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  • Fordham's Anti-Business School

    2/12/2010 4:31:44 PM Posted by Patrick Coyle

    Fordham Business SchoolThis past week at Fordham University, a business school program called GLOBE--which students can participate in to receive a designation on their diploma and transcripts--hosted its annual week of lectures and programming focusing on international business.  Students seeking this designation were required to go to at least two of the events this week and although I am not a business student, I found myself attending two presentations regardless.

    Chalk it up to naivety, but I thought when I was going to business school programs that I might actually find a few individuals who were pro free-markets, against excessive regulation and actually pro-business.  Silly me!  The two events I went to were dominated by liberal (I’m not even positive that’s an accurate term for their brand of leftism) speakers who went on to decry wealth accumulation and what they viewed as excessive compensation for executives as well as socially-unconscious business practices by international companies. 

    Perhaps the most laughable solution to the “problem” of executive compensation came from a Fordham professor of sociology who was eager to share a “new” (her word) idea of how to determine compensation for all business people and employees--not just executives.  This new idea essentially boils down to allowing the American people to vote on compensations under the premise that the more democratic a decision is, the more egalitarian compensations will be. 

    My first response?  This new idea is about as new at Lenin!  The Communists of yore may not have proposed direct democracy on the question of compensation, but they sought equality in income through redistribution, which is little different than utilizing the tyranny of democracy to limit certain individuals’ rights to make a higher than standard living.  The means may be different, but when the ends are the same, equality by democracy is little better than equality by communist dictate.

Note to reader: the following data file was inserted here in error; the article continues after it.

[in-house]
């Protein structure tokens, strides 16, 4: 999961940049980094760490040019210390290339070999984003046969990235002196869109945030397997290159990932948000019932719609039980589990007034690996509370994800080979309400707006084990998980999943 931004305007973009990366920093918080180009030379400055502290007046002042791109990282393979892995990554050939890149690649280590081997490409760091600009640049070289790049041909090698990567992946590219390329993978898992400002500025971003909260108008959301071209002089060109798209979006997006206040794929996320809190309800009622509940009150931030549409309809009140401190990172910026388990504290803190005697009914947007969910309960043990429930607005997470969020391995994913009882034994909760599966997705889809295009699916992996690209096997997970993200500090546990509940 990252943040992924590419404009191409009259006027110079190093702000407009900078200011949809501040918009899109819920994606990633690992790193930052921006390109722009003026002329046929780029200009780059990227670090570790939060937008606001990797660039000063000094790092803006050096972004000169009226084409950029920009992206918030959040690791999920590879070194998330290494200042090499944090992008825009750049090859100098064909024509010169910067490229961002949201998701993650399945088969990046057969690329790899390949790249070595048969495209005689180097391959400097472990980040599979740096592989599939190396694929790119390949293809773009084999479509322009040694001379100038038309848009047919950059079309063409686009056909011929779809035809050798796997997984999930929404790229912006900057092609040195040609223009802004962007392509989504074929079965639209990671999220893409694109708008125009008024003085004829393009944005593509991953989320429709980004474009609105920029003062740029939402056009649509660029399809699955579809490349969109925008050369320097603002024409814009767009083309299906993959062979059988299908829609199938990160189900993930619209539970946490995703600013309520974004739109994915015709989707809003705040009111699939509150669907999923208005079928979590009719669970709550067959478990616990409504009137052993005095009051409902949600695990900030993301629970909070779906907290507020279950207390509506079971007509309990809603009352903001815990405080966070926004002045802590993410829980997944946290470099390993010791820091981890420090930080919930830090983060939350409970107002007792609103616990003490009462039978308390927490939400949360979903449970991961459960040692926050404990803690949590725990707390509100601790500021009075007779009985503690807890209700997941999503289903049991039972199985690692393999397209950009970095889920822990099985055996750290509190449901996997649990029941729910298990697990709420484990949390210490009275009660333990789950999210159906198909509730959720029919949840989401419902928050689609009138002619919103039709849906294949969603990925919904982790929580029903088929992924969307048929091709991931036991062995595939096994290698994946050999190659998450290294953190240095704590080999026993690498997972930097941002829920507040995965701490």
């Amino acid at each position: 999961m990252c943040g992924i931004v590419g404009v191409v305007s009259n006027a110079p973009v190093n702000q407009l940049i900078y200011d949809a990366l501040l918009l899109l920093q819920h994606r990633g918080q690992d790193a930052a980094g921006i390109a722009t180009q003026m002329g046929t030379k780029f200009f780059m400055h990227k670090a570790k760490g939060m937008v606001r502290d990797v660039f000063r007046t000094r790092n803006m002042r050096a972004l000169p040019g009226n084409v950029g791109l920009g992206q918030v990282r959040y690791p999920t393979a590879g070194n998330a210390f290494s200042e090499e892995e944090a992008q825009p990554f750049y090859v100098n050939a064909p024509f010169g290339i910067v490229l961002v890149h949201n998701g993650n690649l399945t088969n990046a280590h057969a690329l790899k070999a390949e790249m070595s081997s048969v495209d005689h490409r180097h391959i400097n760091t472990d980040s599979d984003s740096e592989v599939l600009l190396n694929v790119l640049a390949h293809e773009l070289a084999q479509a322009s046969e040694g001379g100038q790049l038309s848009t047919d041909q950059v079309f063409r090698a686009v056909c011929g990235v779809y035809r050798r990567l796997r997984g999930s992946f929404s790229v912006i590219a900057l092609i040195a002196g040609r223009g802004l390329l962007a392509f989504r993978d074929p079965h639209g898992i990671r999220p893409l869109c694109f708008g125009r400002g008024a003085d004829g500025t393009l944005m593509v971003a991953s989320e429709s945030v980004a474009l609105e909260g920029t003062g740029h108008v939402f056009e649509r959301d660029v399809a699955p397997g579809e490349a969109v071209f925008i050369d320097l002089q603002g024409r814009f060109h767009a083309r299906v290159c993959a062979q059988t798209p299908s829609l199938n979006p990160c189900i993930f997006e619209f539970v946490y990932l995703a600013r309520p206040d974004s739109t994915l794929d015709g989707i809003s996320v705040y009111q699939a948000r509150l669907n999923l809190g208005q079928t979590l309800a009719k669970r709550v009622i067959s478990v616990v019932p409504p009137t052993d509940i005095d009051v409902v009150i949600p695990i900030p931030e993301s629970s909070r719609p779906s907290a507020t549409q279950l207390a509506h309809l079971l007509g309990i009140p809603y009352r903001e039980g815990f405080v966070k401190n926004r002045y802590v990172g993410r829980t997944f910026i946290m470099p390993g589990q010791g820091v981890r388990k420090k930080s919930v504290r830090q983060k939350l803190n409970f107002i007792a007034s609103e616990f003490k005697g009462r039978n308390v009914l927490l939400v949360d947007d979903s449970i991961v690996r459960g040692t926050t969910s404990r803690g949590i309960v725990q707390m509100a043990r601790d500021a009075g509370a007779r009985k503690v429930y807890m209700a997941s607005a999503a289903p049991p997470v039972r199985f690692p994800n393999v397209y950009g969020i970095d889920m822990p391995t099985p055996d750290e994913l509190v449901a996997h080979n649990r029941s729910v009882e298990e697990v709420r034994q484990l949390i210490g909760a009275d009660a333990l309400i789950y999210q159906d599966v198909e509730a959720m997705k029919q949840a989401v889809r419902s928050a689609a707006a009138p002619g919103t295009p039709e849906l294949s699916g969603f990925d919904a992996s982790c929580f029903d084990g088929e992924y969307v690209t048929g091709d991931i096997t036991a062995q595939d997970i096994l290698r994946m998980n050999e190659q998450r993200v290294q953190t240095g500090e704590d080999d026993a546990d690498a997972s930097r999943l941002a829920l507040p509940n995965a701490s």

To be fair, this panel featured three speakers- two leftists and one capitalist.  And while I won’t begrudge the capitalist being outnumbered by two to one (a three member panel must have a bias one way or the other) I do begrudge universities consistently inviting the least eloquent of conservatives to offer rebuttal.  Was a conservative present?  Yes.  But it does little good and shows the university’s bias when they consistently choose a poor exemplar of our beliefs. 

    The second event focused on international businesses’ social responsibility but this one didn’t even feign balance as essentially all of the panelists were employees of the United Nations (one was a professor from South Korea who backed up everything the other panelists said).  After paying lip service to the primary purpose of business, which is to make a profit, the panelists went on to lambaste international businesses and corporations as being too powerful and too much out for their own and their shareholders’ good. 

    One can be sure that if the UN had more regulatory and enforcement powers these individuals would have been promulgating a different prescription, but instead, due only to their lack of power, they use the authority, status and influence of the UN to pressure companies in to being “socially responsible”.  It may sound benign enough, but take this example which one speaker offered as an exemplar for other companies to follow: an air conditioning company based in China put out a set of guidelines for its employees to follow in their everyday lives.  Some suggestions were benign enough, such as ride a bike instead of driving a car.  But the company’s fifth suggestion?  Do your best not to use air conditioning!  This coming from an air conditioning company! 

    Although I may not be majoring in business, at least now I can tell friends and underclassmen who are considering it to consider again.  We do not have a business school, we have an anti-business school. 

    Chadwick Ciocci is a conservative student activist at Fordham University.


    • Readers' Comments